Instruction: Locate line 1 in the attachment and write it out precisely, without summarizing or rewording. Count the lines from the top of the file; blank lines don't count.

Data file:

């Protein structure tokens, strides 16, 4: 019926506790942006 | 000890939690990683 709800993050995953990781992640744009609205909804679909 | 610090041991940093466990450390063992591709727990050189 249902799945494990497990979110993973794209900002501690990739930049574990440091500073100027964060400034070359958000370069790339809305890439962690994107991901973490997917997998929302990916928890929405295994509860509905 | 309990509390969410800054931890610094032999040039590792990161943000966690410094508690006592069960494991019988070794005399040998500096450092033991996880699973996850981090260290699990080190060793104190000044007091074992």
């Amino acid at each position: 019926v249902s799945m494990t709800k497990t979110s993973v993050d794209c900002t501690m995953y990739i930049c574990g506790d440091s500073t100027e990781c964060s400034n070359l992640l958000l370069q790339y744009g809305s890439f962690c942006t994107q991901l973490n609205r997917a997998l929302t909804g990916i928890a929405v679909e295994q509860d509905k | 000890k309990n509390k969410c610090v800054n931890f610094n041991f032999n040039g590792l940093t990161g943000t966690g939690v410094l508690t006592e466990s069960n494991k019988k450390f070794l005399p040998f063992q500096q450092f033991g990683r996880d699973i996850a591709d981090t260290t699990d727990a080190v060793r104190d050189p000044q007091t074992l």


């Protein structure tokens, strides 16, 4: 019926506790942006 | 000890939690990683 709800993050995953990781992640744009609205909804679909 | 610090041991940093466990450390063992591709727990050189 249902799945494990497990979110993973794209900002501690990739930049574990440091500073100027964060400034070359958000370069790339809305890439962690994107991901973490997917997998929302990916928890929405295994509860509905 | 309990509390969410800054931890610094032999040039590792990161943000966690410094508690006592069960494991019988070794005399040998500096450092033991996880699973996850981090260290699990080190060793104190000044007091074992």